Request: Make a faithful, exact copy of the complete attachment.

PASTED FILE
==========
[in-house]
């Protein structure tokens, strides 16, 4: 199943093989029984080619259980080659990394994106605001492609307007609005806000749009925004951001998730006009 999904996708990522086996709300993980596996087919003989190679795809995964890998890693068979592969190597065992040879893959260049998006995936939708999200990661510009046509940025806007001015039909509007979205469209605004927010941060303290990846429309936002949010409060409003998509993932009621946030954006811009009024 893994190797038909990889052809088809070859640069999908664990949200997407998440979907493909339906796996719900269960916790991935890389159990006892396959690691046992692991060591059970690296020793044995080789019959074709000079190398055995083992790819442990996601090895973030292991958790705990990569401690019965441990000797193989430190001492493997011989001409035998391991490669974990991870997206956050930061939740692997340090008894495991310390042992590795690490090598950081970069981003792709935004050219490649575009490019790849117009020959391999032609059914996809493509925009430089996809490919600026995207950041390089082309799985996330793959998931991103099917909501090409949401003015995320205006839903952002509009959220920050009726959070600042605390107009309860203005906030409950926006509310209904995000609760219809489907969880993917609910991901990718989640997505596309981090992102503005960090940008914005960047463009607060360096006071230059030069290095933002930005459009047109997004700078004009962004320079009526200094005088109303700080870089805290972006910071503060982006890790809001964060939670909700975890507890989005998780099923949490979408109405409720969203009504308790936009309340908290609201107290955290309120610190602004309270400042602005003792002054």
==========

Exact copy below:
[in-house]
């Protein structure tokens, strides 16, 4: 199943093989029984080619259980080659990394994106605001492609307007609005806000749009925004951001998730006009 999904996708990522086996709300993980596996087919003989190679795809995964890998890693068979592969190597065992040879893959260049998006995936939708999200990661510009046509940025806007001015039909509007979205469209605004927010941060303290990846429309936002949010409060409003998509993932009621946030954006811009009024 893994190797038909990889052809088809070859640069999908664990949200997407998440979907493909339906796996719900269960916790991935890389159990006892396959690691046992692991060591059970690296020793044995080789019959074709000079190398055995083992790819442990996601090895973030292991958790705990990569401690019965441990000797193989430190001492493997011989001409035998391991490669974990991870997206956050930061939740692997340090008894495991310390042992590795690490090598950081970069981003792709935004050219490649575009490019790849117009020959391999032609059914996809493509925009430089996809490919600026995207950041390089082309799985996330793959998931991103099917909501090409949401003015995320205006839903952002509009959220920050009726959070600042605390107009309860203005906030409950926006509310209904995000609760219809489907969880993917609910991901990718989640997505596309981090992102503005960090940008914005960047463009607060360096006071230059030069290095933002930005459009047109997004700078004009962004320079009526200094005088109303700080870089805290972006910071503060982006890790809001964060939670909700975890507890989005998780099923949490979408109405409720969203009504308790936009309340908290609201107290955290309120610190602004309270400042602005003792002054």